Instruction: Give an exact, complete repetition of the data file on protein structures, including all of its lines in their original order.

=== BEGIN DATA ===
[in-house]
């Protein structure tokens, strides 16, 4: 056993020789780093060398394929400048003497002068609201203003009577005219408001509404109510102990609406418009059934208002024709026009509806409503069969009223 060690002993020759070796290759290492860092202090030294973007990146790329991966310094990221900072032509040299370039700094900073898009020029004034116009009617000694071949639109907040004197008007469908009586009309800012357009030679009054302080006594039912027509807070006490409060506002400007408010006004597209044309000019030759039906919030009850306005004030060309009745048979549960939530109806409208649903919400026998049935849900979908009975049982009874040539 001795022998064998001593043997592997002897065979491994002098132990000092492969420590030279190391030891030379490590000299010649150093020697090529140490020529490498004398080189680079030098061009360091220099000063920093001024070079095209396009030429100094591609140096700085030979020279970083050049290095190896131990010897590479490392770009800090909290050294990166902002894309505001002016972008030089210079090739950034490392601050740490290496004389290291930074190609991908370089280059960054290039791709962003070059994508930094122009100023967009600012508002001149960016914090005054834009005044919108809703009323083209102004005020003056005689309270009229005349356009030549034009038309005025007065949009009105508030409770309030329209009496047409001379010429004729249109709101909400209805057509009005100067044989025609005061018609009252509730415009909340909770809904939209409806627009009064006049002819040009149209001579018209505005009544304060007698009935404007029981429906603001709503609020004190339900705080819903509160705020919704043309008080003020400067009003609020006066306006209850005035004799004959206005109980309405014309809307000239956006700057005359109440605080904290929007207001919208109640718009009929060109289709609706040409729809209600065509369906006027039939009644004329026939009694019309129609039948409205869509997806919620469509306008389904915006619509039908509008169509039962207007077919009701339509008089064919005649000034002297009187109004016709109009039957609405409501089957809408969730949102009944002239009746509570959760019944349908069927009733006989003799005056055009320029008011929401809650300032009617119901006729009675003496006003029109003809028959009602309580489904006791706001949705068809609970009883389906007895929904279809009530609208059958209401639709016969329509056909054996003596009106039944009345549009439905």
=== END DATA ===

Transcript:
[in-house]
């Protein structure tokens, strides 16, 4: 056993020789780093060398394929400048003497002068609201203003009577005219408001509404109510102990609406418009059934208002024709026009509806409503069969009223 060690002993020759070796290759290492860092202090030294973007990146790329991966310094990221900072032509040299370039700094900073898009020029004034116009009617000694071949639109907040004197008007469908009586009309800012357009030679009054302080006594039912027509807070006490409060506002400007408010006004597209044309000019030759039906919030009850306005004030060309009745048979549960939530109806409208649903919400026998049935849900979908009975049982009874040539 001795022998064998001593043997592997002897065979491994002098132990000092492969420590030279190391030891030379490590000299010649150093020697090529140490020529490498004398080189680079030098061009360091220099000063920093001024070079095209396009030429100094591609140096700085030979020279970083050049290095190896131990010897590479490392770009800090909290050294990166902002894309505001002016972008030089210079090739950034490392601050740490290496004389290291930074190609991908370089280059960054290039791709962003070059994508930094122009100023967009600012508002001149960016914090005054834009005044919108809703009323083209102004005020003056005689309270009229005349356009030549034009038309005025007065949009009105508030409770309030329209009496047409001379010429004729249109709101909400209805057509009005100067044989025609005061018609009252509730415009909340909770809904939209409806627009009064006049002819040009149209001579018209505005009544304060007698009935404007029981429906603001709503609020004190339900705080819903509160705020919704043309008080003020400067009003609020006066306006209850005035004799004959206005109980309405014309809307000239956006700057005359109440605080904290929007207001919208109640718009009929060109289709609706040409729809209600065509369906006027039939009644004329026939009694019309129609039948409205869509997806919620469509306008389904915006619509039908509008169509039962207007077919009701339509008089064919005649000034002297009187109004016709109009039957609405409501089957809408969730949102009944002239009746509570959760019944349908069927009733006989003799005056055009320029008011929401809650300032009617119901006729009675003496006003029109003809028959009602309580489904006791706001949705068809609970009883389906007895929904279809009530609208059958209401639709016969329509056909054996003596009106039944009345549009439905």